NYC – Finding Passion

October 24th, 2005

Passion. That would be the one word I would use to describe the last four days. Passion for photography, for an issue, to communicate, to experience. I realized I can no longer discount my own passion; for me FEAR and photography in general have simply been the way things are. It’s what I do. But I wouldn’t be doing it if I didn’t have passion for it.

Standing in the Blue Earth Alliance booth at the Photo Plus Expo in NYC gave me a good frame of reference.

There is Florian Schulz (at left waiting for the PDN party–see more pics on the more ‘informal’ page) a nature photographer who just wrapped a 10 year project to document “Y2Y”, the Yellowstone to Yukon. Hugely in debt, but also hugely satisfied, Florian brought the only copy of his new book to the show–all the rest are in transit from the printer. (available at Amazon)

(at left: BEA’s Adam, Glazer’s Ernest)
While he was impressed with the content and emotional punch of the FEAR videos playing on the 26″ LCD TV on loan from Hewlett Packard , I was being transported westward by his panoramic imagery of the basin and range country, the sweeping vistas of national parks, and the environmental issues his work addresses. Having just been in Wyoming working on a story about the socio-economic and environmental impacts of gas mining–which only touched the periphery of his ten year journey–I have an immense appreciation for the passion in his work. You should see him when he argues!

In fact, if you’re in Seattle, you can see Florian speak on Nov. 2 in Kane Hall at the UW.

Another photographer who is not with Blue Earth (yet), but who knows Florian and spent a fair bit of time with us is Christian Ziegler (at right). A biologist by training, he spends a fair bit of time in Panama and explained to me how some things just *are* when it comes to National Geographic and contracts. My impression is that some of science is photography and there are very few places which can–or will–fund this kind of work. Geographic is one, and Christian partnered with them for his work on the Ocelot. See it online at National Geographic or pick up this month’s magazine. Another amazing person trying to make a living by pursuing his passion.

I also have a greater appreciation for the Blue Earth as a whole as it’s in its first generation of non-founding-member leadership. Many visitors were asking for Natalie Fobes, recognized Phil Borges’ books, and (to note) Malcolm Edwards recently stepped down as president, which leaves Adam Weintraub (at right) and Teri Boyd (who won’t let me photograph her) as co-presidents.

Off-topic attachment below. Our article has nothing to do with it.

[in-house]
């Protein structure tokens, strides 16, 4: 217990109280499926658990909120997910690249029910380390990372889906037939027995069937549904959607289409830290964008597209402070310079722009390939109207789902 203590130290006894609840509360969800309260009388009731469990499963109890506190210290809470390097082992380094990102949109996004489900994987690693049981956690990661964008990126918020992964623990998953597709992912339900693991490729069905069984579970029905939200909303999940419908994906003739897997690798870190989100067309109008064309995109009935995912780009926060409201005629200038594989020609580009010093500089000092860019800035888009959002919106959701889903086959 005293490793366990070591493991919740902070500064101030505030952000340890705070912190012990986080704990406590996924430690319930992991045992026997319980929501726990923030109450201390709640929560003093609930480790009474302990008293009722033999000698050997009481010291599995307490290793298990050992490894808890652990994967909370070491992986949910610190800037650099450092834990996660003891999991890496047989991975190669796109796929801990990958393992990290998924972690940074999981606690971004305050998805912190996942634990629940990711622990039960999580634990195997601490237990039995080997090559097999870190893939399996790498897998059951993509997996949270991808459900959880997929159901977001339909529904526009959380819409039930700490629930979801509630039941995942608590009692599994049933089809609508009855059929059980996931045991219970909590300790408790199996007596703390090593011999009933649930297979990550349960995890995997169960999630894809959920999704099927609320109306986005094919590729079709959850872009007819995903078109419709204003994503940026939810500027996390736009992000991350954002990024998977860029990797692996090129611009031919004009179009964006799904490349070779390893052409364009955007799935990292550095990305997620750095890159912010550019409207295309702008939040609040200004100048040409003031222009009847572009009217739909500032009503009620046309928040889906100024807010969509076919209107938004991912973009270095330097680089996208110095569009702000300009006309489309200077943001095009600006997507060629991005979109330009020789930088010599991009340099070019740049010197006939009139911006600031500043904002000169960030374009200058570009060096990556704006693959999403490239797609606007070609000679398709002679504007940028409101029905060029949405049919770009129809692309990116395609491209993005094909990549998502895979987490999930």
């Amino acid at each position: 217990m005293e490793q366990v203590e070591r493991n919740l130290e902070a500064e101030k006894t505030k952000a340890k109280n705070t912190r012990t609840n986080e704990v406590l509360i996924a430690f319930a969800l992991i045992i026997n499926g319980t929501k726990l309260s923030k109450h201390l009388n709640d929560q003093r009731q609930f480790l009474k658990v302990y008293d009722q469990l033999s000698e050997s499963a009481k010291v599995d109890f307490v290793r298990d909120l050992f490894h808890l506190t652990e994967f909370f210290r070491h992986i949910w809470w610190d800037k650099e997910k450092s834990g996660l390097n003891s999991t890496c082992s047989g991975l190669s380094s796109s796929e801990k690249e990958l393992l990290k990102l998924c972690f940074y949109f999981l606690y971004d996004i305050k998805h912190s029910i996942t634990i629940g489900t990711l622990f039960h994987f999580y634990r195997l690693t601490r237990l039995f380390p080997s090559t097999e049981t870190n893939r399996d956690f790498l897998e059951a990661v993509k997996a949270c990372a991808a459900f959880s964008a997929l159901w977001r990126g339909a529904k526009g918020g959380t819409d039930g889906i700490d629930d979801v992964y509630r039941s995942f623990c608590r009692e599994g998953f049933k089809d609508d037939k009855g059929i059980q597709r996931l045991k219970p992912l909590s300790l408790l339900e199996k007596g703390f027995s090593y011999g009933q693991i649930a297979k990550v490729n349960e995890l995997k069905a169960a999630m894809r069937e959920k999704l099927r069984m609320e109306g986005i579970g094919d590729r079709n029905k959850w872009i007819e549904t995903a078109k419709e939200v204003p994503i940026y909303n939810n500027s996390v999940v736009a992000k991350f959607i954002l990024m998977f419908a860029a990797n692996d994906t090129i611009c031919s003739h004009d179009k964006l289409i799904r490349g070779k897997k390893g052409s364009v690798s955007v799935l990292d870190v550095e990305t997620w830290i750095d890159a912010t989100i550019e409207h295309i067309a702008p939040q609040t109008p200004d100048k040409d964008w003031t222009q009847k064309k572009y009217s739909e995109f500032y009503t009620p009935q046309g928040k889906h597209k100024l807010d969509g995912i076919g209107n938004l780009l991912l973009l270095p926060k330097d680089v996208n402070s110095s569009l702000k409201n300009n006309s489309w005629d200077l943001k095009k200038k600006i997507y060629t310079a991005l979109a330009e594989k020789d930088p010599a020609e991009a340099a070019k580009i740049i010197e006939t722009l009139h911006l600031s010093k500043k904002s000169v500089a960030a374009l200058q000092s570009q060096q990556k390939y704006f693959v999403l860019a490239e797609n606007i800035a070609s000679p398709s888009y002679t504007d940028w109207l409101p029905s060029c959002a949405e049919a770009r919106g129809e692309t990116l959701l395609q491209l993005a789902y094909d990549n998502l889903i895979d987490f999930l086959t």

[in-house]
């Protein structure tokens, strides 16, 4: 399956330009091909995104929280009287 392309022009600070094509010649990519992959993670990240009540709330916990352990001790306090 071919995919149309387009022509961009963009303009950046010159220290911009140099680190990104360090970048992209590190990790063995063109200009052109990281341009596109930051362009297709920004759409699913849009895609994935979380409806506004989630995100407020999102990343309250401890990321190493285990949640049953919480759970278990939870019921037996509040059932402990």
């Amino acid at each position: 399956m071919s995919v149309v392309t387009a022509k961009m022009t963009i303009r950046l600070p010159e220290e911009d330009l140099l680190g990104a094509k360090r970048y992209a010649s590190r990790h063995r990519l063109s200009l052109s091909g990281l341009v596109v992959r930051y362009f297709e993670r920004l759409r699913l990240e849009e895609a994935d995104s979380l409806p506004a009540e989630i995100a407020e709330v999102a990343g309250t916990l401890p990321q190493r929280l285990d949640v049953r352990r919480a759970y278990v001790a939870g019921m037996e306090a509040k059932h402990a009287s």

Having stepped into non-profit management with Rebecca Haas (at right) for FEAR, I now know how difficult it is to wrangle volunteers, develop the organization, and still do my ‘regular’ work. For Rebecca, it sounds like this was a chance for her to become even more engaged–find her place, if you will–in the project. I do, truly, credit her with the project becoming a non-profit. Adam was the only Blue Earth board member to make it to the show–in fact, he largely organized the whole thing. He also gave me the freedom to develop the FEAR presence at the booth, which with HP’s help was a show-stopper for many passing by.

Part of my reason for going was to explore partnerships with other businesses and organizations. To that end, I had the opportunity to meet with Canon, put faces and names together at HP, PDN, and IPN, my web host. Rebecca and I fielded a few rape disclosures, dined with the Glazer’s crew (THE camera store in Seattle), met with Zana Briski’s “Kids with Camera’s” (her story with “Born into Brothels” parallels ours…except I don’t have an Academy Award…yet), and–of course for me–some agency visits.

I’m excited by the opportunities for visual storytelling people like Brian Storm believe in. Visit and sign up for the newsletter–the launch will be cool. If I can get my act together, you’re likely to see a FEAR story there.

There are many other names, faces, stories and opportunities. But after stepping back, asking if the cost of the trip and the time away were worth it, I’d have to say yes. Besides simply having the experience (and sleep deprivation), I saw a kind of passion in others that has helped me realize and appreciate more what it has taken for me to get to the place I am. Professionally and, more specifically, with FEAR.

To view more informal pics and stories, go here:

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